Math 430 Introduction to Abstract Algebraic Systems
Spring 2019

Instructor: Reza Pakzad Email: pakzad At-Sign pitt Dot edu

Lectures: MWF 2:00PM-2:50PM at Benedum Hall G24

Recitation: T 2:00PM-2:50PM at Benedum Hall G28 by R. Singh.

Office hours: (Subject to Change) M 4:00PM-5:00PM, W 3:00PM-4:00PM or by email appointment, held at Thackeray Hall 610. I also answer questions by e-mail, in particular any e-mails regarding homework questions.

Content: This course is an introduction to abstract algebra. It covers material related to fundamental concepts such as groups, rings and fields.

Tentative syllabus: Groups, subgroups, cyclic groups, isomorphism, generators and relations, permutation groups, cosets, Lagrange's theorem, homomorphisms and factor groups, direct products, finitely generated abelian groups, symmetries and isometries, groups acting on sets. Isomorphism theorems. Sylow theorems. Rings and fields, integral domains, Fermat's and Euler's theorems, field of quotients, rings of polynomials, factorization of polynomials over a field, ideals, ring homomorphisms and factor rings, prime and maximal ideals. Field extensions, vector spaces over fields, algebraic extensions, finite fields if time permits.

Prerequisites: Math 0413

Textbook: The required textbook is A First Course in Abstract Algebra, by John B. Fraleigh. 7th Edition

Grading: The final grade will be based on homework assignments (20%), midterms (40%) the final exam (40%). A higher score on the final exam will erase a lower midterm score, hence your final grade will be calculated as follows:

Grade = (H + max(M1, F) + max(M2,F) + 2F)/5

where H is the homework grade, M1 and M2 are the midterm grade, and F is the final exam grade, all out of 100. By this formula, improvement will be taken into account. No grade will be more than one letter grade below your letter grade for the Final. The Final will be important in deciding borderline cases.

Homework: The homeworks will appear here (the link) between Wednesday and Friday each week and will be collected on next Wednesday at the beginning of class. Solving exercises are very important as without practice any success in exams based on mere theoretical knowledge is very unlikely. You can discuss homework with fellow students, but the write-up should be done by yourself. No late homeworks will be accepted. The lowest assignment grade (zero if you miss one) will be discarded.

Calendar and Exam Dates:

Monday Jan 7: First Class
Monday Jan 21: Martin Luthr King's day - no classes
Monday Feb 18: Midterm Exam 1
Monday March 10-17: Spring Break - no classes
Monday March 18: Midterm Exam 2
Friday April 19: Last Class

Midterms: They will be held on Monday Feb. 18 and Monday March 18 in class.

Midterm Policy: There will be no make up midterm exam. If you miss the midterm exam for a *documented* serious medical reason or similar tragedy, your grade on it will be prorated on your other exam and homework grade. No Incompletes will be accorded except in extreme circumstances. As for auditing the course, you need to talk with me about it at the latest by the end of September.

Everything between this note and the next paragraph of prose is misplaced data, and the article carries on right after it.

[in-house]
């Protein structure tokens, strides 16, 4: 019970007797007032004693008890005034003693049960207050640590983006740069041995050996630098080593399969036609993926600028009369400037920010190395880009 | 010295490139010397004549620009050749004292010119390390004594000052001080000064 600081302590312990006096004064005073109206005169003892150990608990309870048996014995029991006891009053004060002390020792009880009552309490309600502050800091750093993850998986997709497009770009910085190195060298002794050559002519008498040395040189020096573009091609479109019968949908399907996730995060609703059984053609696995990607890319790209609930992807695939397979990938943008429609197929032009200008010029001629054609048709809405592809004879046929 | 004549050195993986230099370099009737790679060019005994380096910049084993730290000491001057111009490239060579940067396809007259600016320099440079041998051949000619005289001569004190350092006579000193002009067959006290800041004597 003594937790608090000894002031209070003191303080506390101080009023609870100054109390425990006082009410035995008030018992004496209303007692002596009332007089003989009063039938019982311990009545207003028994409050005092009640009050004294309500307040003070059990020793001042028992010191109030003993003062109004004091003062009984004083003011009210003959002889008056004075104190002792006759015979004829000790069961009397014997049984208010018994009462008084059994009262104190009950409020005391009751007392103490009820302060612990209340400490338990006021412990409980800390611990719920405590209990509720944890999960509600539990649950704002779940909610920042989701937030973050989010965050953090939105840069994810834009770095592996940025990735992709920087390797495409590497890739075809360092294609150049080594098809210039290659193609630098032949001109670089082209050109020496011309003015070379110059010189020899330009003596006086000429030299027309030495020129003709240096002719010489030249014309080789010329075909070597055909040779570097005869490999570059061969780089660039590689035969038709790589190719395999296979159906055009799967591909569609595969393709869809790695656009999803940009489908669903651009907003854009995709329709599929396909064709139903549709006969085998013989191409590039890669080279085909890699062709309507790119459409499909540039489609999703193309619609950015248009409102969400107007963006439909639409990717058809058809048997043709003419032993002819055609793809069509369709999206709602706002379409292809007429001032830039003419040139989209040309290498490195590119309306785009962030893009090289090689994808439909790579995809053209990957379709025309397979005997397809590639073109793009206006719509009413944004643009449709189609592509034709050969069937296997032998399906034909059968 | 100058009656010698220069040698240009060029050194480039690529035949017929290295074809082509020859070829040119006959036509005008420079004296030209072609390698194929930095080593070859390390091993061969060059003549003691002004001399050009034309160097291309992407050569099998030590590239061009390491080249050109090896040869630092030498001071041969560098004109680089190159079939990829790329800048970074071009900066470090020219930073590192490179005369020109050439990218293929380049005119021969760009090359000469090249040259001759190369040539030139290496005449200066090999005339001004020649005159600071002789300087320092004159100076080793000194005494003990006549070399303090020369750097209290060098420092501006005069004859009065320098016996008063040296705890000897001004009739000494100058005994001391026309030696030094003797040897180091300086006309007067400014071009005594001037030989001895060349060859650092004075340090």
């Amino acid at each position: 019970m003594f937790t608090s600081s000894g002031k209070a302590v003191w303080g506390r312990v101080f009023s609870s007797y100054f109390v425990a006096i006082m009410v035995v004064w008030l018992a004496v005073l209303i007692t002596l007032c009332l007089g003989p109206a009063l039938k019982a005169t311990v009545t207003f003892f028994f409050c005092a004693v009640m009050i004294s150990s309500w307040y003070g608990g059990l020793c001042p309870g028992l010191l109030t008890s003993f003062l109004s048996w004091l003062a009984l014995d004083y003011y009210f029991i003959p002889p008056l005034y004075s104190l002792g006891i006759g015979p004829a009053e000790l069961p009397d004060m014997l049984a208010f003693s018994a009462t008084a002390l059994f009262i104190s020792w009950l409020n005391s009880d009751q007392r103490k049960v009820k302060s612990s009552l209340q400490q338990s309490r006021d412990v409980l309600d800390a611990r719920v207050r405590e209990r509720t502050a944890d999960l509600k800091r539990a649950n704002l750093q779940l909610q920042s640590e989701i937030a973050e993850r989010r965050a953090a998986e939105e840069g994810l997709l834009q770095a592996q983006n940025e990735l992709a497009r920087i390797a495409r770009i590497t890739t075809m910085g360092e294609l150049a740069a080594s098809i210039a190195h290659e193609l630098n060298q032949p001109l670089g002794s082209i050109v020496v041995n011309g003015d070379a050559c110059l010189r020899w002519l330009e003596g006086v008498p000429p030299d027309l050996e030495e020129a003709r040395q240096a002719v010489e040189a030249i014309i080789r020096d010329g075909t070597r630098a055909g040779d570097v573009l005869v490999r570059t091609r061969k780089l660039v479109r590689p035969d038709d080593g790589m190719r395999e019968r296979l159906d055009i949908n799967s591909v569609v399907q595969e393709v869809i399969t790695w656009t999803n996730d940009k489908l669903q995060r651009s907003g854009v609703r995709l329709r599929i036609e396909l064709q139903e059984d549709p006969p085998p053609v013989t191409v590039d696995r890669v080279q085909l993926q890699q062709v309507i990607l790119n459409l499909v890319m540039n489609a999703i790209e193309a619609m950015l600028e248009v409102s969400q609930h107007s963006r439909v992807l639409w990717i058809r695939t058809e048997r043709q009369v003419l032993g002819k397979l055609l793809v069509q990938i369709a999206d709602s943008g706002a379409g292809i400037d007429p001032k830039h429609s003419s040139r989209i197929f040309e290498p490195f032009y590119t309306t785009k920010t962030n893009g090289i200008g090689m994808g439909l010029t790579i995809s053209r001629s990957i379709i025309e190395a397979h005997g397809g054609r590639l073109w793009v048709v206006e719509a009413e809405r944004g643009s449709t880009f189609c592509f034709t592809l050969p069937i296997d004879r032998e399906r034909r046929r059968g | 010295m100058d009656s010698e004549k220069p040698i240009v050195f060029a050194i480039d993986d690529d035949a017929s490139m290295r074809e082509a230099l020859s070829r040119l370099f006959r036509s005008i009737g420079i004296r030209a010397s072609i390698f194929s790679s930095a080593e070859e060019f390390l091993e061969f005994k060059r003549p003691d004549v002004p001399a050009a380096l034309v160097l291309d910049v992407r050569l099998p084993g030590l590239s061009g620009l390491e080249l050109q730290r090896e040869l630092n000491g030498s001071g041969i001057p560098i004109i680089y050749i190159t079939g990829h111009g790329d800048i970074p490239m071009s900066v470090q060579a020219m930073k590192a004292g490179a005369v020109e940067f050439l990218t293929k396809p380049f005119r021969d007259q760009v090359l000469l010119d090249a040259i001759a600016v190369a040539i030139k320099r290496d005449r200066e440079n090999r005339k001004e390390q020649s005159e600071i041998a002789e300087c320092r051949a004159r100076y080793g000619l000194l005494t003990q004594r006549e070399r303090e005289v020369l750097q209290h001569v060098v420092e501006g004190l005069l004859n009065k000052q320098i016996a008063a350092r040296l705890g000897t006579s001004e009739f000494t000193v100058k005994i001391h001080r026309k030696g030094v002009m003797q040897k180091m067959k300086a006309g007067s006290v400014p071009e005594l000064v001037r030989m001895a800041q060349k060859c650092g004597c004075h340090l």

Final exam: The date, time and place will be announced here.

Disability Resources and Services: If you have a disability for which you are or may be requesting an accommodation, you are encouraged to contact me and Disability Resources and Services at 216 William Pitt Union, 412-648-7890/412- 383-7355 (TTY), as early as possible in the term. Disability Resources and services will verify your disability and determine reasonable accommodations for this course.

Academic Integrity Policy: Cheating/plagiarism will not be tolerated. Students suspected of violating the University of Pittsburgh Policy on Academic Integrity, noted below, will be required to participate in the outlined procedural process as initiated by the Instructor. A minimum sanction of a zero score for the quiz, exam, or paper will be imposed.

E-mail notifications: I will occasionally send you possibly important or urgent E-mail notifications regarding any subject regarding the course. Each student is issued a University e-mail address ( upon admittance. This e-mail address may be used by the University for official communication with students. Students are expected to read e-mail sent to this account on a regular basis. Failure to read and react to University communications in a timely manner does not absolve the student from knowing and complying with the content of the communications. The University provides an e-mail forwarding service that allows students to read their e-mails via other service providers (e.g. Hotmail, AOL, Yahoo). Students that choose to forward their e-mail from their address to another address do so at their own risk. If e-mail is lost as a result of forwarding, it does not absolve the student from responding to official communications sent to their University e-mail address. To forward e-mail sent to your University account, go to, log into your account, click on Edit Forwarding Address, and follow the instructions on the page. Be sure to log out of your account.

New Announcements: Look for occasional updates or extra resources on this website.